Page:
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Front Page Economics$
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Gerald D. Suttles and Mark D. Jacobs

Print publication date: 2011

Print ISBN-13: 9780226781983

Published to Chicago Scholarship Online: March 2013

DOI: 10.7208/chicago/9780226782010.001.0001

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Wordscapes and Toonland

Wordscapes and Toonland

Chapter:
(p.88) Chapter Five Wordscapes and Toonland
Source:
Front Page Economics
Publisher:
University of Chicago Press
DOI:10.7208/chicago/9780226782010.003.0005

This chapter discusses how cartoons draw on business or the economy to provide the reader with a visual vocabulary that enriches and replicates the mnemonic force of the dramatisms. The wordscape presented a kind of gauge to regulate the reader's attention and excitement. The cartoon offered a stage for the journalist's dramatism and also provided visual form to the narrative, personae, and the stage. These three elementary forms of toonland are elaborated. The 1929 Tribune cartoonists often appeared to be “editorializing” rather than just milking the situation for whatever fun they could get out of it. In general, the wordscapes and toonlands modified the dramatisms of business, the economy, the stock market, and economic policy. Together with the narratives and the personae, they help form a gestalt—a story with a beginning, middle, end, and setting.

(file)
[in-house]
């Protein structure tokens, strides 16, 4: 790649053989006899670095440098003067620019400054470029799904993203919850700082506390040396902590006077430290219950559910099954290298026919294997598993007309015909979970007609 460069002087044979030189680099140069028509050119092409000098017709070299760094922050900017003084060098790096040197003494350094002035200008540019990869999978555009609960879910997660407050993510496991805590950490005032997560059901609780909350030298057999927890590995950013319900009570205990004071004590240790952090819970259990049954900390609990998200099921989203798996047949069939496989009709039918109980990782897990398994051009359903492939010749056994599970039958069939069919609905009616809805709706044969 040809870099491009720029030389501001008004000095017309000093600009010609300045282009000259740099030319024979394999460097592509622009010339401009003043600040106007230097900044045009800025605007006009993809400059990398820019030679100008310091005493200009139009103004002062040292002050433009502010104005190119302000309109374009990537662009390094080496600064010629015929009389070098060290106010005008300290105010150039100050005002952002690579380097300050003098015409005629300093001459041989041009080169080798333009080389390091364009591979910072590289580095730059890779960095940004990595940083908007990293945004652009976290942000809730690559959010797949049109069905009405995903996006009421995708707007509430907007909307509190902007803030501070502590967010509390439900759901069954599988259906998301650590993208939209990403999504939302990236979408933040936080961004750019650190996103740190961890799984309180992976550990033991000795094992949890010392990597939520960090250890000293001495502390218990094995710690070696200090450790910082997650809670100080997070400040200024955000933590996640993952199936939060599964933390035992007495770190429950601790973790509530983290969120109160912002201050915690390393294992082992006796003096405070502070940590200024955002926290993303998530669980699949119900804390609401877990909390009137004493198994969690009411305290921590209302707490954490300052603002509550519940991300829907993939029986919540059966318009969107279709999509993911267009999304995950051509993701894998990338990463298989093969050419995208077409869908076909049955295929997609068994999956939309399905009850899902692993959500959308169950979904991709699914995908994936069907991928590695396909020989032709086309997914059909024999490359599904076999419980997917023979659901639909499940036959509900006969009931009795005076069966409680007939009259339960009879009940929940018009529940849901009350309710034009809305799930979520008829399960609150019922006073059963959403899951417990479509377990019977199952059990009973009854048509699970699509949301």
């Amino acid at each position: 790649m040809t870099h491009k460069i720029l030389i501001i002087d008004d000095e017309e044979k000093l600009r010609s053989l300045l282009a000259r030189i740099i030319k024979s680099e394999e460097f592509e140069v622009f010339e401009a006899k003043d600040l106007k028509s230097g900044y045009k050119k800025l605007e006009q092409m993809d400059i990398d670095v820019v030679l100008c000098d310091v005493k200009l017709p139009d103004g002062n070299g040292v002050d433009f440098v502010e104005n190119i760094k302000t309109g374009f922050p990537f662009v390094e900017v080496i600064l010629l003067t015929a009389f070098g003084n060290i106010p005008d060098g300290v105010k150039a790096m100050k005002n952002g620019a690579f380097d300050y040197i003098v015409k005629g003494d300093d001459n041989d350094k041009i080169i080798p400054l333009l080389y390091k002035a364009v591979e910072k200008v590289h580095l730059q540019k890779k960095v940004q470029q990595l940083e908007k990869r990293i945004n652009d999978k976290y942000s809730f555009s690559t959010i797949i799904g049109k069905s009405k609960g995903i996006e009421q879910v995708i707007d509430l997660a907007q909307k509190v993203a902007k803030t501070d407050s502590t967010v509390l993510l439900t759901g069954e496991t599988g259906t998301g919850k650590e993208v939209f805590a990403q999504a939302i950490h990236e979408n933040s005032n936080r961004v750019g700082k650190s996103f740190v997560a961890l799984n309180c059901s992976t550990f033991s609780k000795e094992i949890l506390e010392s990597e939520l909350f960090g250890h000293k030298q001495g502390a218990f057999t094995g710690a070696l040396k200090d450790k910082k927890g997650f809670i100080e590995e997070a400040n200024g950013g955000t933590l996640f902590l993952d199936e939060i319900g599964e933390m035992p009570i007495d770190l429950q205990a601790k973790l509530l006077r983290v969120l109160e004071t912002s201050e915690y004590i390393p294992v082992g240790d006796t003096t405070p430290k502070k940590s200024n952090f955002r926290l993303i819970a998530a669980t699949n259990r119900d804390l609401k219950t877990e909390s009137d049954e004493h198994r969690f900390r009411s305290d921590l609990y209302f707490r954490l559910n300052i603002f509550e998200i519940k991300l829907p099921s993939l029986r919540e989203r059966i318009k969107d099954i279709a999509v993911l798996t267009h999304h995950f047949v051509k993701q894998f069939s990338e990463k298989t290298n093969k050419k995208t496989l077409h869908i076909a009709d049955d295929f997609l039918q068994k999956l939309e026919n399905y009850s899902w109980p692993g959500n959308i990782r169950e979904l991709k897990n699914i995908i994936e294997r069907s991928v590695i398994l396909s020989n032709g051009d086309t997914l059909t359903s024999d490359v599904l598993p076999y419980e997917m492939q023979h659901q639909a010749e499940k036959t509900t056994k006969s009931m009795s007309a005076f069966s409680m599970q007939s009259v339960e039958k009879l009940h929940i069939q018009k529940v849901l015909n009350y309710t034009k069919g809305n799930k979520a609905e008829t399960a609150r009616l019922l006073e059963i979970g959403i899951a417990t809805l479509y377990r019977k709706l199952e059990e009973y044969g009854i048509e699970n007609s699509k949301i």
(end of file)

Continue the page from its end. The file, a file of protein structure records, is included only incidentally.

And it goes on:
Keywords:   wordscapes, toonland, business, economy, cartoons, dramatisms, Tribune, stock market, economic policy

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